They pretend to be defectors and the British allow them to meet with General Arnold.  After Flynn kills Cornwallis and the remainder of the redcoat guards, they interrogate Arnold and find out that Rittenhouse is a man.  Lucy immediately moves towards Flynn and questions if he knew this and he tells her there was nothing about it in the journal.  They convince Arnold to take them to David Rittenhouse.

On the way there, they stop to water the horses.  Flynn and Lucy find themselves alone, as Flynn holds a bucket for the horses to drink. Lucy clearly eyes him up and down, as she walks towards him. They chat about his knowledge of horses, and Flynn explains he wanted to be a cowboy when he was little. He jokes about being an “I told you so,” reminding her about the journal saying they would be working together. Lucy scolds him, telling him not to push his luck. Lucy shifts gears then and ask what he’ll do if they’re successful in defeating Rittenhouse. Flynn answers that he’ll go home to his family since they’ll be alive again. He’ll let his little girl jump into his arms, hug his wife, and then say goodbye and walk away forever. Lucy cannot believe he would do that after all the trouble he went through. Flynn explains he’s done horrible things and become something else. He can’t possibly let that into his home.  He asks Lucy, “What kind of husband or-or a father can I be after what I’ve done?” His pain is visible, as they glance softly at each other. Lucy begins to see the man that he was before all this happened.

After Flynn kills David Rittenhouse, he’s looking for his son, John, because he needs to kill him as well since he believes the same as his father.  He finds the boy and struggles with killing him.  Once he’s made up his mind to do so, he turns and finds Lucy blocking John with her own body. He tells her to move and she refuses. He screams at her to move and Lucy screams back that she is not letting him kill a child. Flynn tells her he’s all that’s left of Rittenhouse. Lucy answers that he doesn’t know that for sure, people can change. Lucy explains that he has a choice right now. They all have choices and can decide to be something different. She pleads with him that he can still be a father again, but not if he does this. She attempts to save him from his consuming darkness, his lowest point. She can sense he is clearly struggling with this decision.  By the time he decides to go through with it, John has escaped. Flynn drags Lucy by the arm to the Mothership and takes off after saying he thought she understood what was at stake.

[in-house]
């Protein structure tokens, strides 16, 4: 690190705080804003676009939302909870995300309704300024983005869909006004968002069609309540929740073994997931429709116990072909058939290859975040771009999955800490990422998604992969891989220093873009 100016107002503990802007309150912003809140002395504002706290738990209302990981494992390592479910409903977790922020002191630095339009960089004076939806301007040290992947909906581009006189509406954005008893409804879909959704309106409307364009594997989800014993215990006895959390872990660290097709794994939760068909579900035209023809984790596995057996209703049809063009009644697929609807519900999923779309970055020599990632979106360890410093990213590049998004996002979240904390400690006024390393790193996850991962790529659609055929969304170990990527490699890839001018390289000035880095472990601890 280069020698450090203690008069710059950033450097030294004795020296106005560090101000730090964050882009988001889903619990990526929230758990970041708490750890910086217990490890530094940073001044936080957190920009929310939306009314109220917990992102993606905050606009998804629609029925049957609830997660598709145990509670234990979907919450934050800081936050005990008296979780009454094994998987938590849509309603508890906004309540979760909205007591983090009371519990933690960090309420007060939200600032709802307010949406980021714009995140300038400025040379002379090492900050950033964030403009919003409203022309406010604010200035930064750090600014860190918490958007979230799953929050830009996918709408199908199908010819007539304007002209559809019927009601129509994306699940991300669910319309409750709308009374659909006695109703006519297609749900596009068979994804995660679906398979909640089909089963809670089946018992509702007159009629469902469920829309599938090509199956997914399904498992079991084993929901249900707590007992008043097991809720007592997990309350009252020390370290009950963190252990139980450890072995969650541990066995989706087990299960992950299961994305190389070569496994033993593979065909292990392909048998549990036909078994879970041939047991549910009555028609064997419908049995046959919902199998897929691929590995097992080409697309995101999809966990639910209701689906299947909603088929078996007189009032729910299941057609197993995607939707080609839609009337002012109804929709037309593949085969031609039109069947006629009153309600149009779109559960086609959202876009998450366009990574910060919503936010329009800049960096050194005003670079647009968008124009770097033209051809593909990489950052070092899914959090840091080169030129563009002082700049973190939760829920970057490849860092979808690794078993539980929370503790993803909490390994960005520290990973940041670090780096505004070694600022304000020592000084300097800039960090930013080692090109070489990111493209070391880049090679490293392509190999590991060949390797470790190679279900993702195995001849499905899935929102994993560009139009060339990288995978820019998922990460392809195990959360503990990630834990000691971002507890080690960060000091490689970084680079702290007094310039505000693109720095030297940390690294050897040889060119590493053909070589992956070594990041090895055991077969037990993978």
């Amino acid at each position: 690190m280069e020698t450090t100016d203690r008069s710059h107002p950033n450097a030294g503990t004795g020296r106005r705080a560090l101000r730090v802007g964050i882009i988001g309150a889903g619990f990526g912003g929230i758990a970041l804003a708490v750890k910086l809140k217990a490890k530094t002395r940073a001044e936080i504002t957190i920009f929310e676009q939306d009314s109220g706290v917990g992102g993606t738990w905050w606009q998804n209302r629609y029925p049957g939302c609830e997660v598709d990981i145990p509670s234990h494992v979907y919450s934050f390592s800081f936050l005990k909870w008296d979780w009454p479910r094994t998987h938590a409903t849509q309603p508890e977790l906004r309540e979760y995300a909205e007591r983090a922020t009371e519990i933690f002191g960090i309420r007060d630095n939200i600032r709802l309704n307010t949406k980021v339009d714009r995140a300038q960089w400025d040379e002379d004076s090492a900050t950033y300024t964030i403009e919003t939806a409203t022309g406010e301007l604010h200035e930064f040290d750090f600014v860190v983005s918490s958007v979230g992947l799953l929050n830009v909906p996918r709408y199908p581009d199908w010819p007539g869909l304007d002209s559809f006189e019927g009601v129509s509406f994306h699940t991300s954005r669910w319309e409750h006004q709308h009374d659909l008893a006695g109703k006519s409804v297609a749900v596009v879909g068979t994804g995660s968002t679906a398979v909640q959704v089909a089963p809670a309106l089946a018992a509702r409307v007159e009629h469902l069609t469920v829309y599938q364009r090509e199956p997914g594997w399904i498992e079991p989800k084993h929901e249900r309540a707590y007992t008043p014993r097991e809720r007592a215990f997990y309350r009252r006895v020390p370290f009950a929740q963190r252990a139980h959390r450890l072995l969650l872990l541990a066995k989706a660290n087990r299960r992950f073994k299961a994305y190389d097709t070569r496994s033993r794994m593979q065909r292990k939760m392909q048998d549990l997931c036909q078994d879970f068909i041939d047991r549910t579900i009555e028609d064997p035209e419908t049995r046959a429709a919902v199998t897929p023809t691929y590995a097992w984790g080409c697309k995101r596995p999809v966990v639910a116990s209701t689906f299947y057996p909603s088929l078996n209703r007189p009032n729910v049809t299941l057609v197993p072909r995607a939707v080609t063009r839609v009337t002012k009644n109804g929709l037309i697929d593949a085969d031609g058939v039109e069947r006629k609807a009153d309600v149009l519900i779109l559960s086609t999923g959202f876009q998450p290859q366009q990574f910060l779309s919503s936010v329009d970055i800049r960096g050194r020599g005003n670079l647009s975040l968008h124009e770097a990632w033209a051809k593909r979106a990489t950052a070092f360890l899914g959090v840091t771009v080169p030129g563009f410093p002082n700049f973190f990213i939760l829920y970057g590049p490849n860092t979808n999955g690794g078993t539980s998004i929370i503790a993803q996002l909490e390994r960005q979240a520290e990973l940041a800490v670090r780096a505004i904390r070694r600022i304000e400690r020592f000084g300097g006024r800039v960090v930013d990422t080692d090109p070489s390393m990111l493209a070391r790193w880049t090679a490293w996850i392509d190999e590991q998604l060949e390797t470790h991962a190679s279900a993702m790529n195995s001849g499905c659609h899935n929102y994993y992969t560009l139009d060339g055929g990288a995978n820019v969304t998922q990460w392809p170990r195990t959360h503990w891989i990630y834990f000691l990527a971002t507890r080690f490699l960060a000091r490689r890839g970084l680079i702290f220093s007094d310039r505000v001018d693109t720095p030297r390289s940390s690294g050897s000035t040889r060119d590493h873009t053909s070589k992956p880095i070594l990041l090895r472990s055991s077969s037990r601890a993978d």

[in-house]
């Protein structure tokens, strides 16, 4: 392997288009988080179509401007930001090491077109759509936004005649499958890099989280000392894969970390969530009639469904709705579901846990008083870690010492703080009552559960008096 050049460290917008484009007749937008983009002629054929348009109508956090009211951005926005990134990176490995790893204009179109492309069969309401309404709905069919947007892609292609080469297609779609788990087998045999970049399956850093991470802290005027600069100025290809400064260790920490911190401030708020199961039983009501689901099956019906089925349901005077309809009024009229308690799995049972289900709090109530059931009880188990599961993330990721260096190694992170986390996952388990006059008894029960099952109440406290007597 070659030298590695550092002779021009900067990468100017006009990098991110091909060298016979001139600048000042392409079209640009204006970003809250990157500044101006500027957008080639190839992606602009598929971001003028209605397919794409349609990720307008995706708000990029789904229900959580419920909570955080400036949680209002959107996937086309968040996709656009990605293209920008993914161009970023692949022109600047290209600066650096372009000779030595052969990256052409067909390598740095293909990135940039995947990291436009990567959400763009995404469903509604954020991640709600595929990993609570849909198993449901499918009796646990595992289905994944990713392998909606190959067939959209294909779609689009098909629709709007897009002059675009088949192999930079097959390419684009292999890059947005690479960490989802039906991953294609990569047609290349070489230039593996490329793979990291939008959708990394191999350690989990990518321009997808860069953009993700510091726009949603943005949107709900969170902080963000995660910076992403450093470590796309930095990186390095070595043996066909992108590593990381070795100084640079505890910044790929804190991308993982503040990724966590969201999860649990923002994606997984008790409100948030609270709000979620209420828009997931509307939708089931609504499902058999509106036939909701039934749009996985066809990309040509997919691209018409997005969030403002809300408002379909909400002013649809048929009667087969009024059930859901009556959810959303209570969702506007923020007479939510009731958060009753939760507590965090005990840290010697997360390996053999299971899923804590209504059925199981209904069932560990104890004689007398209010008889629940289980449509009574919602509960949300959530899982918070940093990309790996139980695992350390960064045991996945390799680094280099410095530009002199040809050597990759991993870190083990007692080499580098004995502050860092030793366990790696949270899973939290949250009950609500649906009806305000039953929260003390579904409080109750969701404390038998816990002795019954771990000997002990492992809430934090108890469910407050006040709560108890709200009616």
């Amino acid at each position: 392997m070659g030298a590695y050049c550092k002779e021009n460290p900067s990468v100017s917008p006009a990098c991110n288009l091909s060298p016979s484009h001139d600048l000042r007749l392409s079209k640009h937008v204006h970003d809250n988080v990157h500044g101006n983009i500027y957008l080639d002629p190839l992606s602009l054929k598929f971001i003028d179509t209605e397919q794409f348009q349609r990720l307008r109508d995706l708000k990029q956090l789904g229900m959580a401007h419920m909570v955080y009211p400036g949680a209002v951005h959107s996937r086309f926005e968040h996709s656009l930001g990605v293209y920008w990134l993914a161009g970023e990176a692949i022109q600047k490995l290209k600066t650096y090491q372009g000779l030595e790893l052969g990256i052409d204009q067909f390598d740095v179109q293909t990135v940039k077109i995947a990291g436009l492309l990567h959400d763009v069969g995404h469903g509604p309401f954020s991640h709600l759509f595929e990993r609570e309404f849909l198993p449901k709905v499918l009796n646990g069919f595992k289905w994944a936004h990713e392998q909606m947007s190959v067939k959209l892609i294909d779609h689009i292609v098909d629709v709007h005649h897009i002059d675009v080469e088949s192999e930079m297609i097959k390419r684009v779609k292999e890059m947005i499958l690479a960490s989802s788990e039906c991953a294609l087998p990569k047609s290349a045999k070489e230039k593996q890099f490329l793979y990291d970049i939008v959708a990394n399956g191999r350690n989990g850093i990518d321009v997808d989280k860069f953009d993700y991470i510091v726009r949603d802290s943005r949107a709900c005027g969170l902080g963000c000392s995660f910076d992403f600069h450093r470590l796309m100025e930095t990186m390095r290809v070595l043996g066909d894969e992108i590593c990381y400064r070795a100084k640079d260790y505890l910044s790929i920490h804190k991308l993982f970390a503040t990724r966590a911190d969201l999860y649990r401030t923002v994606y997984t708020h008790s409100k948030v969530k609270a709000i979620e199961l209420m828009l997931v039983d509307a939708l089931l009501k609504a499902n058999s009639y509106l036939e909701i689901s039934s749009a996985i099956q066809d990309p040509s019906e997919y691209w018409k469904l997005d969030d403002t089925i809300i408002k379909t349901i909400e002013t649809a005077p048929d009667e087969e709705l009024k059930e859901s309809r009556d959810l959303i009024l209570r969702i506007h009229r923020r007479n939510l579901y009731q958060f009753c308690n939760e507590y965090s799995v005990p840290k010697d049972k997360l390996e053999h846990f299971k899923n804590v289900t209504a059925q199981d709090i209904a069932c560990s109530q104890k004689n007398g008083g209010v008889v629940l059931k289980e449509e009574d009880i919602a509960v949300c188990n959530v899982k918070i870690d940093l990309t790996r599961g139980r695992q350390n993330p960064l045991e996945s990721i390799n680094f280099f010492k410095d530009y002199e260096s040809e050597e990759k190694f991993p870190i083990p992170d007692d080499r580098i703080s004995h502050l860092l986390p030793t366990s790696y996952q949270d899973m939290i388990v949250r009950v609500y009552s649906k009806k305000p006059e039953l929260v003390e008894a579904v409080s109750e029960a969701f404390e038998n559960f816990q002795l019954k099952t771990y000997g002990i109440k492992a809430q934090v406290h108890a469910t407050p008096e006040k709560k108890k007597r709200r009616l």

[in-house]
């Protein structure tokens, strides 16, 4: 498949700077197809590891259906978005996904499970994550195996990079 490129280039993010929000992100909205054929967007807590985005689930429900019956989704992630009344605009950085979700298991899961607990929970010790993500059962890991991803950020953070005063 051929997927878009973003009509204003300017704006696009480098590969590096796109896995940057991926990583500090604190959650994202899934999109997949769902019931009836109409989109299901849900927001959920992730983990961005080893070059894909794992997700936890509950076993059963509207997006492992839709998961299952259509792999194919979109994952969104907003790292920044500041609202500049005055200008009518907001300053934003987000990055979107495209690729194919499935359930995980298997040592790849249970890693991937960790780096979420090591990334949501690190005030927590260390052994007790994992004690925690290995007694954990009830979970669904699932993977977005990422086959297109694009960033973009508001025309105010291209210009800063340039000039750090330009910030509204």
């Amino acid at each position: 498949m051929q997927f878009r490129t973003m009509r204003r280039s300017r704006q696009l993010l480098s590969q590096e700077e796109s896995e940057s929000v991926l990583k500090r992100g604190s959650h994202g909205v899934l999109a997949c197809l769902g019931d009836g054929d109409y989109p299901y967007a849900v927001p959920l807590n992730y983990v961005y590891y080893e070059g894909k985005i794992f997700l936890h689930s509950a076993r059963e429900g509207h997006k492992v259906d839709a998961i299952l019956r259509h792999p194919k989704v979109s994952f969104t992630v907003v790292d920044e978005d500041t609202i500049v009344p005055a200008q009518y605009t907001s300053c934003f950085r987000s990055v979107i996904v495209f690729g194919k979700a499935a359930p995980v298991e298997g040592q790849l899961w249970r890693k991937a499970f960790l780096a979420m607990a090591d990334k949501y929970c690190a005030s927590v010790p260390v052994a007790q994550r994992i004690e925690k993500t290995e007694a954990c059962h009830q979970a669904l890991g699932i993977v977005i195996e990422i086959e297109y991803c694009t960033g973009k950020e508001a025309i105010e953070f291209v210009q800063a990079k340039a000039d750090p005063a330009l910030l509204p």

Flynn takes Lucy to his hideout, while he goes back to try to finish the job by killing both David and John Rittenhouse.  Flynn is unsuccessful, blames Lucy for interfering, and the fact that his family is still dead and Rittenhouse survived.  Flynn then states he’ll just kill John Rittenhouse when he’s older and asks Lucy where he is.  She tells him there is no record of him anywhere.  Flynn is beyond pissed and tells his henchman to get Lucy up. Lucy demands to know where he’s taking her. She can sense how unhinged he currently is, and is genuinely scared for the first time with him since the Hindenburg. He tells her he wanted to do this the easy way, but now he’s going to have to take down Rittenhouse one member at a time.  They’re only a few feet from each other when he says this and he stares down at her with an intensity that tells Lucy he means every single word he’s saying.